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Area kindergarten students learn about aquatic organisms at NMSU lab

Las Cruces kindergarten students learned aquatic organisms are a crucial part of river ecology and preservation on a trip to the New Mexico State University Fisheries Research and Teaching Lab, made possible by a Toyota Motor Corp. science grant.



Desert Hills Elementary kindergarten students visited the New Mexico State University Fisheries Research and Teaching Lab to learn about river preservation and water conservation during the Native Fishes Event, Oct. 21-22. (NMSU photo by Darren Phillips)

The Native Fishes Event, Oct. 21-22, gave more than 100 kindergarten students from Desert Hills Elementary the opportunity to visit the Fisheries Research and Teaching Lab in Knox Hall. NMSU associate professor and U.S. Geological Survey fisheries biologist Colleen Caldwell taught the students the basics of river ecology through numerous activities.

The visit to the lab provided the children with hands-on, site-based science instruction. The students were able to view algae and zooplankton under microscopes, look at tanks with fish from several different continents and touch and feed the federally endangered Rio Grande silvery minnow and the Rio Grande cutthroat trout, the state fish of New Mexico.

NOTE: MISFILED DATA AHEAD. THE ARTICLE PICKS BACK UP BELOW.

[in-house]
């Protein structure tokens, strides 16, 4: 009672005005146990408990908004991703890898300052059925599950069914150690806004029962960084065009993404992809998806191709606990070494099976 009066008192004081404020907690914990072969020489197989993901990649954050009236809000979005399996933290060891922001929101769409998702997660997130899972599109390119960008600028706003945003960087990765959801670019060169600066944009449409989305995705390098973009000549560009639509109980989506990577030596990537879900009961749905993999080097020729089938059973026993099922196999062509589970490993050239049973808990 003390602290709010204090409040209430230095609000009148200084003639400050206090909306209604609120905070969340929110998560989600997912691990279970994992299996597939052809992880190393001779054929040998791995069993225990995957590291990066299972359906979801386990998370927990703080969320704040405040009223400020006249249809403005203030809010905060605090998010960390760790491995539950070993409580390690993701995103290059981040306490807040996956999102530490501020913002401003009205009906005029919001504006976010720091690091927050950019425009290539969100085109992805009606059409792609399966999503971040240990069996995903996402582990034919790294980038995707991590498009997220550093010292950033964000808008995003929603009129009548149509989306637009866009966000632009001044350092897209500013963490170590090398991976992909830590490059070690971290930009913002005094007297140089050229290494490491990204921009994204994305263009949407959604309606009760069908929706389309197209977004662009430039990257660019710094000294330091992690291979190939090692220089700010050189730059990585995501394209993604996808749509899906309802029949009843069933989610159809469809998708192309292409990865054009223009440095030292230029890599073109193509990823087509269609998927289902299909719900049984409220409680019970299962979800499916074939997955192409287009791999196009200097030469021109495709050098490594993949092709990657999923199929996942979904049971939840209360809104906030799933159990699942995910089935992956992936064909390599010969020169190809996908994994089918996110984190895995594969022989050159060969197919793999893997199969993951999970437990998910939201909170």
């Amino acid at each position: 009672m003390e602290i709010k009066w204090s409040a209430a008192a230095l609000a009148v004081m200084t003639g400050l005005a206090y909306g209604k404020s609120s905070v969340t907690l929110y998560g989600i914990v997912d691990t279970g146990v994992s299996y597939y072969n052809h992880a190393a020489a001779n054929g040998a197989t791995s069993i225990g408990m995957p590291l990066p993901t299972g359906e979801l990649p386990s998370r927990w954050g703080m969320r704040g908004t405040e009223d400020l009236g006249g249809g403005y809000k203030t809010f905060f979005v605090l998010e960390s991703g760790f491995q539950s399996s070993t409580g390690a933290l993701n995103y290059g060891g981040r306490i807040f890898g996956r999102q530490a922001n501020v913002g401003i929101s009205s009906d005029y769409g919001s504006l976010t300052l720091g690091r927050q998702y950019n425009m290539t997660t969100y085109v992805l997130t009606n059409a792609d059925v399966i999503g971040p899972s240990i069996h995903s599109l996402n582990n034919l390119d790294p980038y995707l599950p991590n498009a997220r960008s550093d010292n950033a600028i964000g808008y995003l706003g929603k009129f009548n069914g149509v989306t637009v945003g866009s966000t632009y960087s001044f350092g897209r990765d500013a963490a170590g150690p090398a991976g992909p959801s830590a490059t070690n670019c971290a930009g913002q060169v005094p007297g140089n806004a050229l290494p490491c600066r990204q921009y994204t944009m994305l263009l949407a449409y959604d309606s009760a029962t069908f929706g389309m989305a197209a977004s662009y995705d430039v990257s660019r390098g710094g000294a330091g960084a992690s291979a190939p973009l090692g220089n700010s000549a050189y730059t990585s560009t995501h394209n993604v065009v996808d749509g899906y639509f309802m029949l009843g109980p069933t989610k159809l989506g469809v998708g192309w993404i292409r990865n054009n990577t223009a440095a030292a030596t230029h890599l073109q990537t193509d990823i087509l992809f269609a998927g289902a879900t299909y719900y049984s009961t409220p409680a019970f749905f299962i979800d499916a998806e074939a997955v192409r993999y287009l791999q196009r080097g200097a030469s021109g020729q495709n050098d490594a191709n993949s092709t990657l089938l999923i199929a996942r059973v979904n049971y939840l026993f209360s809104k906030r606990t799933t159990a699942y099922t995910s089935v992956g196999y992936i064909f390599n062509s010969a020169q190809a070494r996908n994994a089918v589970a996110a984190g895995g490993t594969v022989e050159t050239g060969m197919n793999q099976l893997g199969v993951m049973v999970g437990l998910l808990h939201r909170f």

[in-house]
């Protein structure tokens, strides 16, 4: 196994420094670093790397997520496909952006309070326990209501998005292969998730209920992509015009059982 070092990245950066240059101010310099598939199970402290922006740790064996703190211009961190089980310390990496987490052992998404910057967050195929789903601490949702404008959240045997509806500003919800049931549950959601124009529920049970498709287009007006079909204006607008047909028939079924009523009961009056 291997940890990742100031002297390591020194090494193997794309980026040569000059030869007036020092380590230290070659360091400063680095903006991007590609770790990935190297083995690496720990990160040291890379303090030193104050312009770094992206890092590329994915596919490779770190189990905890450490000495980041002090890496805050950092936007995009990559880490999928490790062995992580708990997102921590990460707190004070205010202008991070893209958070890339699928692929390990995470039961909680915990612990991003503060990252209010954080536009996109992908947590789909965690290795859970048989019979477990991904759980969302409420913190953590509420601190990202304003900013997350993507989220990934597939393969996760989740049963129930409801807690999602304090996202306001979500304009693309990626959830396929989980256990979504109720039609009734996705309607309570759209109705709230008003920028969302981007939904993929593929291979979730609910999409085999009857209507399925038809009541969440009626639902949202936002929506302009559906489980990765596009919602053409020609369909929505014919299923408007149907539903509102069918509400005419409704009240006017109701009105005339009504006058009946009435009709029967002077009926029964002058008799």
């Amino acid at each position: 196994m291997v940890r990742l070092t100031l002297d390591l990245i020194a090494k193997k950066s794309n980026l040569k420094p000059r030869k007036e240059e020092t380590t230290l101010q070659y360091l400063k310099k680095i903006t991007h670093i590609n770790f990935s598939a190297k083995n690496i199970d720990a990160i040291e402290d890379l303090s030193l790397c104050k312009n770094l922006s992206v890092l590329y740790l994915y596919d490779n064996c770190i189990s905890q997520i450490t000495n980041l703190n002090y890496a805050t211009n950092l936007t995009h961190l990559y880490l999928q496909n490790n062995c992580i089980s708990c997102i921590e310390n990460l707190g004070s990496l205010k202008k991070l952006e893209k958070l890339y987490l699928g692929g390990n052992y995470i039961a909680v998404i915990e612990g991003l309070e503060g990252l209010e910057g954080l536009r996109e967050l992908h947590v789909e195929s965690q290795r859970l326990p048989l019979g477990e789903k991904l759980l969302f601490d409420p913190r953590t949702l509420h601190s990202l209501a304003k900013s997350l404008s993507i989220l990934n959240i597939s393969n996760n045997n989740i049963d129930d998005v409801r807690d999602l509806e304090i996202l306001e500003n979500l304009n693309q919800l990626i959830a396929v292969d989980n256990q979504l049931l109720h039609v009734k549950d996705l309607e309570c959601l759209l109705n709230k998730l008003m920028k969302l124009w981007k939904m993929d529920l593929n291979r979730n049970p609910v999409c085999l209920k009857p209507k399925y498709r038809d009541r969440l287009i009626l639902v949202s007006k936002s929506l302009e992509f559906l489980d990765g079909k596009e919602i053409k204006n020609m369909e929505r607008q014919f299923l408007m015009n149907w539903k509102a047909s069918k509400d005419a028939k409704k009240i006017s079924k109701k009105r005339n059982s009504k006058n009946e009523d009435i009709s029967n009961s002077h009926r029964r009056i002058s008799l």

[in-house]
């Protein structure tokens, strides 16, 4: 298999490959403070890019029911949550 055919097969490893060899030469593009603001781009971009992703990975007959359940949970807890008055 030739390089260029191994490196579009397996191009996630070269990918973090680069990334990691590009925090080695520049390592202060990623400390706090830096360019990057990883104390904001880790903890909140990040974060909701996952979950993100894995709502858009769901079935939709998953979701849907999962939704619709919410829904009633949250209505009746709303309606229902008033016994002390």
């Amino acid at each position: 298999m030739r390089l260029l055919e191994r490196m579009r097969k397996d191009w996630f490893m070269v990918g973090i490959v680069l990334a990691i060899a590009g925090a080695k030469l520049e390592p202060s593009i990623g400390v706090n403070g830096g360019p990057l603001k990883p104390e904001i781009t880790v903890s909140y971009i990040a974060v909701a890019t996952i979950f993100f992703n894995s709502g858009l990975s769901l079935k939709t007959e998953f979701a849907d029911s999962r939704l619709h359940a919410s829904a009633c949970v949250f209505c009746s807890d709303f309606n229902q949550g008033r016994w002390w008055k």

The kindergarteners also observed the equipment needed to raise fish and learned about different species and anatomy at specimen "feel stations."

A grant awarded to Desert Hills Elementary School kindergarten teacher Michelle Estrada made the trip possible. Estrada applied for and received the $10,000 Toyota Motor Corp. Tapestry Grant to help educate kindergarten students about the need for river preservation and water conservation. The grant is titled, "The Rio Grande and its Grand Importance."

"Water conservation and river preservation are relevant subjects to kids in Las Cruces, but they also can apply what they've learned on a larger scale," Estrada said.

The grant has allowed the school to purchase binoculars, microscopes, digital cameras, guided reading books, read-aloud books and clipboards. It also funds buses for field trips and allows the school to purchase materials from Project Water Education for Teachers. These resources are available to the kindergarten team at Desert Hills Elementary, with some also shared schoolwide.

Throughout the year, the students will learn about the animals, plants, endangered species, migrating birds and the importance of the Rio Grande. Conservation and weather and water cycles also will be studied. After learning about aquatic organisms, the students will begin studying food chains and migratory birds of the Rio Grande.